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Wine and Headaches -- Maybe Not What You Think
"This list has some great wines," we said in unison as we sat down for dinner with five others at a new restaurant we were reviewing. "Does anyone have a preference?" one of us asked. A moment passed while everyone looked at each other to see who would speak up, and then one young lady gave an answer we have heard from man and woman alike on way too many occasions. "The sulfites in red wine give me a headache," she said, "so I prefer white." Biting our tongue that evening, we enjoyed some excellent Chardonnay, but later on we resolved to give some column time to this continuing myth.
The myth is NOT that some people suffer from headaches when they drink red wine, because that is factual. What is incorrect is that the headaches are caused by the sulfites in red wine. Modern evidence just does not support that conclusion.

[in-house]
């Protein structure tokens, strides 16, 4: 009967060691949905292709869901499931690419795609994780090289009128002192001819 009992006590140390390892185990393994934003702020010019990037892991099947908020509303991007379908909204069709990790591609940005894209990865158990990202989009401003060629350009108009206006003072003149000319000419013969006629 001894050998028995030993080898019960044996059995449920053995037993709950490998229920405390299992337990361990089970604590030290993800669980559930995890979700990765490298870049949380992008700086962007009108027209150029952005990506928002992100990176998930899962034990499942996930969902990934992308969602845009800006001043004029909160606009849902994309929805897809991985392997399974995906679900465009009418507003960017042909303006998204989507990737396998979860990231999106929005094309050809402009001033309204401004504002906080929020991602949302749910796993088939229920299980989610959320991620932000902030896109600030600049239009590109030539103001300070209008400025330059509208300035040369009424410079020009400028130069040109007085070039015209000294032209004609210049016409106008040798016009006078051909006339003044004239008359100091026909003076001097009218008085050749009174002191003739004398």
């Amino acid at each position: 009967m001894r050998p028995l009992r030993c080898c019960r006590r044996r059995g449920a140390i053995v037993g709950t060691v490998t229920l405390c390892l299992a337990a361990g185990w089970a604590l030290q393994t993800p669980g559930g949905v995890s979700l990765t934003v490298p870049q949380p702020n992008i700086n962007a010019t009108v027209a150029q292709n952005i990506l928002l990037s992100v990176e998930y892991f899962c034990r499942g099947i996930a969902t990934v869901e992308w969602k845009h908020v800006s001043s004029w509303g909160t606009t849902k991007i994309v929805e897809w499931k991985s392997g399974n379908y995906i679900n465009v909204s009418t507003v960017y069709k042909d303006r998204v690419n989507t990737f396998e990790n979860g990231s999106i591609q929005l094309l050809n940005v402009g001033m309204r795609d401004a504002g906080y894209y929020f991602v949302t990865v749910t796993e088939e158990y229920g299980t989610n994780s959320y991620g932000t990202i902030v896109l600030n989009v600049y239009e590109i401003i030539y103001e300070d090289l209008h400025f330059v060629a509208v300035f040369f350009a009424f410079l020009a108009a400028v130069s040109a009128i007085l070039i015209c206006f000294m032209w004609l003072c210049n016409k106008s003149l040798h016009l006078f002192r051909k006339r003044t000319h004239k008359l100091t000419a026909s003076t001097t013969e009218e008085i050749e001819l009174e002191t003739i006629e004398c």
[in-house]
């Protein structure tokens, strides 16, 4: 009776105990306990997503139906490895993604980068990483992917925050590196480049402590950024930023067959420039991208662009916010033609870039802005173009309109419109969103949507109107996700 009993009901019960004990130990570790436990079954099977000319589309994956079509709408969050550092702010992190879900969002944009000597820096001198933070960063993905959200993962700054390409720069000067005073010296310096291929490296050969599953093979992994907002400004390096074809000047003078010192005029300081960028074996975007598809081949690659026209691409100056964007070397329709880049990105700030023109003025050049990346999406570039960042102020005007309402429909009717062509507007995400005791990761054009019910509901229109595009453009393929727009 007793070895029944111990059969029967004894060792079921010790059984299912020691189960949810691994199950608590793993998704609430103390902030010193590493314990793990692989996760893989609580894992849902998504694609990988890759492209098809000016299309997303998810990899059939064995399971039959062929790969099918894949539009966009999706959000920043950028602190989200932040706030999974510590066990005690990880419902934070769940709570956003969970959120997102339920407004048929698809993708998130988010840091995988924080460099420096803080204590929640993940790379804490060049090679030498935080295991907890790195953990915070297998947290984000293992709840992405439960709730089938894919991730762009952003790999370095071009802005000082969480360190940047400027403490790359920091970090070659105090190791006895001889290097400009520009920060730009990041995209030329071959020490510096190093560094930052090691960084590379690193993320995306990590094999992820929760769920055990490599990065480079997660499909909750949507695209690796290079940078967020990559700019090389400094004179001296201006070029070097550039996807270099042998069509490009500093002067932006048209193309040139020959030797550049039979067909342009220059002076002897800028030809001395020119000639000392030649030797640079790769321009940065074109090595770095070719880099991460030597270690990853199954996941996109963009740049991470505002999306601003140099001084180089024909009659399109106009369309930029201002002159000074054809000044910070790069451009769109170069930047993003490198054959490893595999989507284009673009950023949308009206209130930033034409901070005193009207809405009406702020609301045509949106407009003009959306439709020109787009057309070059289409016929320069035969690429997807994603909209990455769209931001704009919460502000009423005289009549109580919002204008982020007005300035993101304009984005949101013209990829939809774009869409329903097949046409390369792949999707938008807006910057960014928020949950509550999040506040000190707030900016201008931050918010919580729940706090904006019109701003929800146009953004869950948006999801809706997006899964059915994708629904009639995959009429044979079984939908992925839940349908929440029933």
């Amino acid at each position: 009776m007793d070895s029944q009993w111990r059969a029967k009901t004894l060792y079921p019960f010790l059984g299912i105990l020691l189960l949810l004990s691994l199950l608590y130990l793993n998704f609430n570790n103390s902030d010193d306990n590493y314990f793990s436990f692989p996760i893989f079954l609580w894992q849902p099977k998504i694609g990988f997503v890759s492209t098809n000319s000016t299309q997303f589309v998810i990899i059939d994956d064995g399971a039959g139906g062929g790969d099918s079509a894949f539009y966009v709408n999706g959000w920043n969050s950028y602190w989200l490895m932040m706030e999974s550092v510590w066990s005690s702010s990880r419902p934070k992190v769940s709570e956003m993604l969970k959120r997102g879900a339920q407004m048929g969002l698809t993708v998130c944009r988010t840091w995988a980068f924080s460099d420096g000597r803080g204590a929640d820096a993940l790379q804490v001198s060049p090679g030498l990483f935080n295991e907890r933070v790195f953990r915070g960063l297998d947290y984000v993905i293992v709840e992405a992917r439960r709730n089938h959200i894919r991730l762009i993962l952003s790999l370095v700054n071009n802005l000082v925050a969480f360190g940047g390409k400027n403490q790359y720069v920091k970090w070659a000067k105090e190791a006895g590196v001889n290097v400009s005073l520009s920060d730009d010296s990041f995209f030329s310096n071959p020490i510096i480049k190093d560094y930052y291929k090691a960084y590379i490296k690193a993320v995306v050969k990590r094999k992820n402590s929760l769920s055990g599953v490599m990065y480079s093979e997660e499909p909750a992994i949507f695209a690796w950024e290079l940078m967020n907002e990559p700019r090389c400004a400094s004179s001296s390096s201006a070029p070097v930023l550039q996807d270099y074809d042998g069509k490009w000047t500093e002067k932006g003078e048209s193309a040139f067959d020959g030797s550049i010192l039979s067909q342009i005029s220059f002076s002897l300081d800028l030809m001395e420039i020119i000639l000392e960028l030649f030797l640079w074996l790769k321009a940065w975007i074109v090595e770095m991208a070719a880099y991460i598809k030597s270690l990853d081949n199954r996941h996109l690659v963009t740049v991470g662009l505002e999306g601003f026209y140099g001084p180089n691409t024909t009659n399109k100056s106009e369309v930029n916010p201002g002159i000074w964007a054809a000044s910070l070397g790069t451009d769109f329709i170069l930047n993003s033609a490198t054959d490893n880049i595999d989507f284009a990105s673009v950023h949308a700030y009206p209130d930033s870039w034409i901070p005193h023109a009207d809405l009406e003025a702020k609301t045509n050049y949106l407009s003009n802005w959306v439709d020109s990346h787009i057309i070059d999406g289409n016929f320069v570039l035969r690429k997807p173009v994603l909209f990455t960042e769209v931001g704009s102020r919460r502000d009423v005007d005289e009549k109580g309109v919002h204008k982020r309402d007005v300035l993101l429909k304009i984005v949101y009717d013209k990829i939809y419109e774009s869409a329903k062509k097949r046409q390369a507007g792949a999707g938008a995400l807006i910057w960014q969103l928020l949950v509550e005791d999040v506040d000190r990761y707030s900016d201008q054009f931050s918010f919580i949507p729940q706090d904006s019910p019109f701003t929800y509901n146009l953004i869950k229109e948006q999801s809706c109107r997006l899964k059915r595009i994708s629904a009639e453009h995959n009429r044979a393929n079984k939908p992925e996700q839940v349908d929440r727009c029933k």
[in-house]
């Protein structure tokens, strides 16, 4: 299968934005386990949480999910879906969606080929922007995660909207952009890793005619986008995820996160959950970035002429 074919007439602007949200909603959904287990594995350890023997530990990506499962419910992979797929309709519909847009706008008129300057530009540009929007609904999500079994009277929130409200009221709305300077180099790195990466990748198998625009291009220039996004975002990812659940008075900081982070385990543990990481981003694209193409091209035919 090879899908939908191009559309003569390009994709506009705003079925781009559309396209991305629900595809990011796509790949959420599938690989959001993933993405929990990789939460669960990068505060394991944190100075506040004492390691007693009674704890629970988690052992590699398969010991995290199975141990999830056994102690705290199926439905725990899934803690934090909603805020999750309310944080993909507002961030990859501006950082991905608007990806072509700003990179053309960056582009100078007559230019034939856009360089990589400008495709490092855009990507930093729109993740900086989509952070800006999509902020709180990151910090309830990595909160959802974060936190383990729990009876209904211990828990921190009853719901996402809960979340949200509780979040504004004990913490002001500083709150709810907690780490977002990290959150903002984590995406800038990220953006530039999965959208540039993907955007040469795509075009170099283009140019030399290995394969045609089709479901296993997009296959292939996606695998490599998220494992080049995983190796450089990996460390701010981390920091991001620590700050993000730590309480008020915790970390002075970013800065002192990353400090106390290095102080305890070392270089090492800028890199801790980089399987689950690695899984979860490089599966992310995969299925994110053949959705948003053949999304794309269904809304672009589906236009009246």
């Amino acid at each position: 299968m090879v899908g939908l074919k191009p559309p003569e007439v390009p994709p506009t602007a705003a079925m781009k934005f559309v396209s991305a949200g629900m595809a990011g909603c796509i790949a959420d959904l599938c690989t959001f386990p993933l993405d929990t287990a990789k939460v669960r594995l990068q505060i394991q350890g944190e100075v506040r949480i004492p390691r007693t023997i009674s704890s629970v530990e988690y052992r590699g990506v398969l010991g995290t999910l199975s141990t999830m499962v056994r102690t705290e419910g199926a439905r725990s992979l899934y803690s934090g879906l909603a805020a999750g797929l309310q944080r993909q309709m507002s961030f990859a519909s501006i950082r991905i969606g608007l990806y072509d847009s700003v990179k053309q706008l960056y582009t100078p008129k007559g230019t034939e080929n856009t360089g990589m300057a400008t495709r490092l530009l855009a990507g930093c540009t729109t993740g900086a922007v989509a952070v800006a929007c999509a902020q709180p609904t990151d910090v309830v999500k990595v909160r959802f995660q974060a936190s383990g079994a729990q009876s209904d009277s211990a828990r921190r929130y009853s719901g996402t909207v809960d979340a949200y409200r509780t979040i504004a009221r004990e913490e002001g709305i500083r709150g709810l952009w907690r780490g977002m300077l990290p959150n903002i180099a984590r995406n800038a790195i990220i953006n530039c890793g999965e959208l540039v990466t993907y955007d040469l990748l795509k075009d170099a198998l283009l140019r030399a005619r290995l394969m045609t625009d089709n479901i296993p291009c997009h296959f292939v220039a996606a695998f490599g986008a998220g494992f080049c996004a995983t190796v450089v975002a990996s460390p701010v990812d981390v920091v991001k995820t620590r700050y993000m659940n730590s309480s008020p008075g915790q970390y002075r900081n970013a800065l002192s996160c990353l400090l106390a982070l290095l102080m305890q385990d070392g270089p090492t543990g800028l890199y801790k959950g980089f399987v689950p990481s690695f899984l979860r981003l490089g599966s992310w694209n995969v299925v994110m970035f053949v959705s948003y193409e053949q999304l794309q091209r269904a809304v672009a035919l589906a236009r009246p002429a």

One of the leading articles on this issue appeared in the New York Times in July of 2002, and it is rare one finds a later discussion about headaches and red wines without mentioning this concise and well written Times piece. We borrow from it from time to time in this article, but we have also gone to the primary sources cited by the Times, as well as reviewed other research and opinions.
Studies show that when people experience headaches from red wine, they usually feel queasy as well. These symptoms are part of a recognized, if not well understood, medical syndrome called "Red Wine Headache" (or simply "RWH"). While there seems to be no doubt the syndrome exists, definitive causes of it are as varied as the cure for hiccups.